More alike than different - Comparing the mental health needs of London and other inner city areas

Kisely, Steve (1998) More alike than different - Comparing the mental health needs of London and other inner city areas. Journal of Public Health Medicine, 20 3: 318-324.

Author Kisely, Steve
Title More alike than different - Comparing the mental health needs of London and other inner city areas
Journal name Journal of Public Health Medicine   Check publisher's open access policy
ISSN 0957-4832
1464-3782
Publication date 1998-09
Sub-type Article (original research)
Volume 20
Issue 3
Start page 318
End page 324
Total pages 7
Place of publication Oxford, United Kingdom
Publisher Oxford University Press
Language eng
Formatted abstract
Background: In the absence of epidemiological data, mental health services planners often rely on routinely available sources to estimate needs including comparative and deprivation weighted approaches.

Methods: This paper reviews available methods using the King's Fund review of mental health services in London as an example. Alternative sources of data to those chosen by the King's Fund report are also reviewed.

Results: Results can vary depending on the comparative populations and methods used. The King's Fund report concluded that London's needs were uniquely high in relation to the rest of the country including other inner city areas, but the use of differing comparison populations in different areas of the document made it difficult to assess whether levels of need were actually higher. Often, London was compared with the national average rather than with inner cities elsewhere in the United Kingdom. There were also shortcomings in the report's assumptions underlying the estimation of services required for London. Alternative sources of data suggest that the needs of cities such as Birmingham, Manchester, Liverpool, Leeds and Newcastle are at least as great as those of London.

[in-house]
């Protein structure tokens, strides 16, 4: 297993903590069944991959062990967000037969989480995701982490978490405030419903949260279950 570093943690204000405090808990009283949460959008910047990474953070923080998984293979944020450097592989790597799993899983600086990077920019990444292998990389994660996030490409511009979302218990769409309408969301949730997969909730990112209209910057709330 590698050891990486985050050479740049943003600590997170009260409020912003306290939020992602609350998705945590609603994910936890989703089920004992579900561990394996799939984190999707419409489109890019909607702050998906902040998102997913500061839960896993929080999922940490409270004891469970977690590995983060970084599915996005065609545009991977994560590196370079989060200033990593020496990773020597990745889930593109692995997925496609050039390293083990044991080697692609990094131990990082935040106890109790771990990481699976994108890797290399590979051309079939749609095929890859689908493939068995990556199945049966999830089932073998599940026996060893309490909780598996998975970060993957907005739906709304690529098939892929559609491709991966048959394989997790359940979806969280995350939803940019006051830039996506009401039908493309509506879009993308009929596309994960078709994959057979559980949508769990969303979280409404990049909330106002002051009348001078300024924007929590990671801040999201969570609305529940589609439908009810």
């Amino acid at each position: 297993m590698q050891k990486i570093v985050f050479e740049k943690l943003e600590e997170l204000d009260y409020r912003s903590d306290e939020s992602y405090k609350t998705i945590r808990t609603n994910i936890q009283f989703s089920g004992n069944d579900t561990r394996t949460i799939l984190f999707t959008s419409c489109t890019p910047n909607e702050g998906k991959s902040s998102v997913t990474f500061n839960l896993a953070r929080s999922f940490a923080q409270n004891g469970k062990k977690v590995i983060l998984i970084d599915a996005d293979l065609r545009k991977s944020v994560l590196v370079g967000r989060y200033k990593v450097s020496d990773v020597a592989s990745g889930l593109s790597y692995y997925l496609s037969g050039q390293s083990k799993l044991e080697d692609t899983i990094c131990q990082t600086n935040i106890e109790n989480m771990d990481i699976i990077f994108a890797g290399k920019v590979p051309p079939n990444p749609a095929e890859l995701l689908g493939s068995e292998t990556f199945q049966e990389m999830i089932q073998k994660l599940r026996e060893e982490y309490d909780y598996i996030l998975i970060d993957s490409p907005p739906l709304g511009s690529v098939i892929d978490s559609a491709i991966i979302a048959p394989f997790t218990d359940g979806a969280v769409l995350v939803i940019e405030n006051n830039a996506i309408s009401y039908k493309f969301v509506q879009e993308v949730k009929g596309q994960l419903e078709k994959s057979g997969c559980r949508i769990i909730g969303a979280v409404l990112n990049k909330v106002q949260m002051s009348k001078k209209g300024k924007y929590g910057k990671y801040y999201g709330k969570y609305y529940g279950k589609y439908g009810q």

Conclusions: This paper illustrates how the use of different techniques on routinely available data can lead to differing conclusions, and offers guidelines to help analyse reports that rely on such methods. Rather than discussing the relative merits of different inner city areas, issues of equity should be addressed by the use of an agreed set of data to ensure that like is compared with like.
Keyword Health needs assessment
Mental health services
Service planning
Q-Index Code C1
Q-Index Status Provisional Code
Institutional Status Non-UQ

Document type: Journal Article
Sub-type: Article (original research)
Collection: School of Health and Rehabilitation Sciences Publications
 
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Created: Wed, 18 Nov 2009, 12:15:48 EST